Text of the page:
A bill supported by KASB to allow creation of “innovative districts” was signed into law this past month. The law, in its final form, allows up to 10 percent (equating to 28) of districts to participate. KASB’s support was based on our foundational principle that problems are best solved at the local level by locally elected officials.
The bill created many questions and even consternation in the education community during its formation. Some continue to view it as a way to circumvent accountability. Actually, the Innovative District Law requires a higher standard of accountability for student learning than currently exists. Districts should only consider applying if they want to be held to a higher standard.
Let’s consider possible benefits of an innovative district’s law. First, there are legislators and state officials who believe charter schools will improve education because charters allow more innovation. The law allows Kansas districts the same opportunities to “innovate” as charter schools in other states, but within the support of our democratic system of governance. This is our chance to show that innovation isn’t just the purview of those working outside the system. To paraphrase the bandits in “Treasure of the Sierra Madre,” this is our chance to show ‘we don’t need no stinking charters.’
Does this mean a district should just decide ‘we want to be innovative, let’s apply?’ In my opinion, that would be the wrong approach. Rather, a board and community should design a process to discuss and reach consensus on what they want for their children. Innovation for innovation’s sake is a waste of time and resources. Specifically-defined visions for kids that result in innovative programs are where we should focus.
After the community reaches consensus on what is needed for students, the next step would be to identify barriers and obstacles to reaching that vision. The innovative districtss law gives the community and board a broader perspective in identifying those barriers and obstacles. Are there state laws that get in the way of what we want for our children? Are there rules and regulations that are an obstacle? If there are, a local board’s first step would be to see if those rules and regulations could be waived. If not, the next step would be to apply for innovative district status.
It is possible the community and district will not identify any laws or regulations that are obstacles or barriers. If so, we will learn it isn’t state laws or regulations that keep us from meeting the needs of our students. If laws or regulations are identified as obstacles, we will see if success can be achieved once they are removed. That gives us data on what changes might be good for all districts.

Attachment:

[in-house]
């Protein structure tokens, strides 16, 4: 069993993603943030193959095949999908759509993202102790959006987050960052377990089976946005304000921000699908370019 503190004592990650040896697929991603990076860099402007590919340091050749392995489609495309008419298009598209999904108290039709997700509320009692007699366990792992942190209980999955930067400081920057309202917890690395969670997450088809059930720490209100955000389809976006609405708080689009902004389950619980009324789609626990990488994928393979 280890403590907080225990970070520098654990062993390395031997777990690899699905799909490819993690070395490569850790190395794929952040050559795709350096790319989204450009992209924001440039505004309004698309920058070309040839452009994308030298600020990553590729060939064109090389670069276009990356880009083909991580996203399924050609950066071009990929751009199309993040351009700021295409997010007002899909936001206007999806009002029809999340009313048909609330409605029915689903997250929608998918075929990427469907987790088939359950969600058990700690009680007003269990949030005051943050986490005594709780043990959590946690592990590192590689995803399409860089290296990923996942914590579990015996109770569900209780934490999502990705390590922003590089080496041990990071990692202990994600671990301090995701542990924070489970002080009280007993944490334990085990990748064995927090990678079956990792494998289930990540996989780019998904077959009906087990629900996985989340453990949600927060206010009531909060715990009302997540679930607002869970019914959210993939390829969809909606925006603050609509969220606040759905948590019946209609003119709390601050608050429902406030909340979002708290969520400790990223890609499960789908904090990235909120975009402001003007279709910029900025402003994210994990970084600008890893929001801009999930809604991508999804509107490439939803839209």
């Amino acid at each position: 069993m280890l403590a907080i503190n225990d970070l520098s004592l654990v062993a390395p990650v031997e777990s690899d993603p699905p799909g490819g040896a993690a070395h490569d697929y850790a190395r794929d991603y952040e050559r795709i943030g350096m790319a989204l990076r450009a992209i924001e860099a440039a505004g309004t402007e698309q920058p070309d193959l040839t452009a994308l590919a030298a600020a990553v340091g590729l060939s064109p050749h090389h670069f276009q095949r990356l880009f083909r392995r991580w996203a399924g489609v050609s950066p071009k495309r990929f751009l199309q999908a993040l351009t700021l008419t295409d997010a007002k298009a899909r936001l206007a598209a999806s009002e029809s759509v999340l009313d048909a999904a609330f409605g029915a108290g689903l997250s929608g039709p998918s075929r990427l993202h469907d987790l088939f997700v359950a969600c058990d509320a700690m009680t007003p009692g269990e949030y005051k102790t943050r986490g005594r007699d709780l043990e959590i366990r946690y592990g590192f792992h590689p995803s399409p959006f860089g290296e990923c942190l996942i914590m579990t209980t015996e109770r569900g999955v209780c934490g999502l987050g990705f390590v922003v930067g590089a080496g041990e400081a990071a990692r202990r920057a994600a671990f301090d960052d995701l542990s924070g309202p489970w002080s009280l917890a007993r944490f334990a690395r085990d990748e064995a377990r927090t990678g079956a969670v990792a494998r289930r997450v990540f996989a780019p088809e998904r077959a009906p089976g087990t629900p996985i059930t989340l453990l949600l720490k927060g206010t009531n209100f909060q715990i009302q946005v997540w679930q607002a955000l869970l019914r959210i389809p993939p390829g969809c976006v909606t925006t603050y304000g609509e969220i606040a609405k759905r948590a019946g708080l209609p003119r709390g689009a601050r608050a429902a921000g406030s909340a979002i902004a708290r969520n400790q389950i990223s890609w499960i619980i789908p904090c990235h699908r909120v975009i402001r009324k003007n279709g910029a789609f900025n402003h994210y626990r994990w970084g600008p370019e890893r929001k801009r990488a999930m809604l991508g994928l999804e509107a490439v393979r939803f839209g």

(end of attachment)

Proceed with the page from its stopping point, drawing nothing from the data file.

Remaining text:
Three years ago KASB sponsored a series of discussions around the state to talk about barriers to improving Kansas schools. One of the frequently mentioned answers was “too many rules and regulations.” The innovative districts law is an opportunity to help us learn if that perception is correct, or if it is just an excuse we use when we don’t want to change.
The Kansas State Board of Education has long been a good partner for local districts. The innovative districts law should not be viewed as an attack on the State Board. It is a way for local districts to look for different ways to achieve the goals of higher achievement - a goal the State Board has long championed. I believe the innovative districts law is a chance to strengthen the relationship between local districts and the State Board by allowing districts to take a critical look at all requirements and analyze how they affect student learning. This can be vital feedback from the field to the state board.
I know from experience that school boards are often frustrated by requirements placed upon them by legislators. The innovative districts law allows the local district a chance to opt out of those statutes they find frustrating. This will give educators and local boards an opportunity to show that some of these requirements may not be necessary.
At the end of five years, we may learn that there was no need for an innovative districts law. We will have learned that lesson in an environment that was controlled by a locally elected board of education, not just left to the no rules and no holds barred world of charters and vouchers. We may discover a whole new world of learning opportunities for students brought to light by the opportunity to work outside of typical restraints.
That reward would be worth the risk.
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